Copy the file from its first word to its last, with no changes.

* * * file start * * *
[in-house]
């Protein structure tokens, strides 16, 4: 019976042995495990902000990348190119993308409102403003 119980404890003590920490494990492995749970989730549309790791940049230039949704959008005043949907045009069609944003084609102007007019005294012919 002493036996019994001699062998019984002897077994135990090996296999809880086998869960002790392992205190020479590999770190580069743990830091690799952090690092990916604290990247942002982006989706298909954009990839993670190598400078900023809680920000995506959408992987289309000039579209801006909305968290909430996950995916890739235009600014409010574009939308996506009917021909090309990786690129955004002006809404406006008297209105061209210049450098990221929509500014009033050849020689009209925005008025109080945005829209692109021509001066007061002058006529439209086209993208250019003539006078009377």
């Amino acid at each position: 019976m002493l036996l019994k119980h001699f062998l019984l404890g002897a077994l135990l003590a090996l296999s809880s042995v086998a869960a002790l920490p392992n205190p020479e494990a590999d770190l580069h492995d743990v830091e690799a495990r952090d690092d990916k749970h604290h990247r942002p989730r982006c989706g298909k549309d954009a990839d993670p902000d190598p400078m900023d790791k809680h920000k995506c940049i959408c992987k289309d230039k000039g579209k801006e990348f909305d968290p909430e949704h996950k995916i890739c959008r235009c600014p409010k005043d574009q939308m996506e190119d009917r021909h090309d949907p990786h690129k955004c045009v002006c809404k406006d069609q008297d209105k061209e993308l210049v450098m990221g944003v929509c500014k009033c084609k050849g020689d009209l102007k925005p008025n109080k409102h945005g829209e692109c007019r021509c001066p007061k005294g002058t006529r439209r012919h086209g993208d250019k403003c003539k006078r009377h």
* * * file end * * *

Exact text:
[in-house]
């Protein structure tokens, strides 16, 4: 019976042995495990902000990348190119993308409102403003 119980404890003590920490494990492995749970989730549309790791940049230039949704959008005043949907045009069609944003084609102007007019005294012919 002493036996019994001699062998019984002897077994135990090996296999809880086998869960002790392992205190020479590999770190580069743990830091690799952090690092990916604290990247942002982006989706298909954009990839993670190598400078900023809680920000995506959408992987289309000039579209801006909305968290909430996950995916890739235009600014409010574009939308996506009917021909090309990786690129955004002006809404406006008297209105061209210049450098990221929509500014009033050849020689009209925005008025109080945005829209692109021509001066007061002058006529439209086209993208250019003539006078009377």
């Amino acid at each position: 019976m002493l036996l019994k119980h001699f062998l019984l404890g002897a077994l135990l003590a090996l296999s809880s042995v086998a869960a002790l920490p392992n205190p020479e494990a590999d770190l580069h492995d743990v830091e690799a495990r952090d690092d990916k749970h604290h990247r942002p989730r982006c989706g298909k549309d954009a990839d993670p902000d190598p400078m900023d790791k809680h920000k995506c940049i959408c992987k289309d230039k000039g579209k801006e990348f909305d968290p909430e949704h996950k995916i890739c959008r235009c600014p409010k005043d574009q939308m996506e190119d009917r021909h090309d949907p990786h690129k955004c045009v002006c809404k406006d069609q008297d209105k061209e993308l210049v450098m990221g944003v929509c500014k009033c084609k050849g020689d009209l102007k925005p008025n109080k409102h945005g829209e692109c007019r021509c001066p007061k005294g002058t006529r439209r012919h086209g993208d250019k403003c003539k006078r009377h």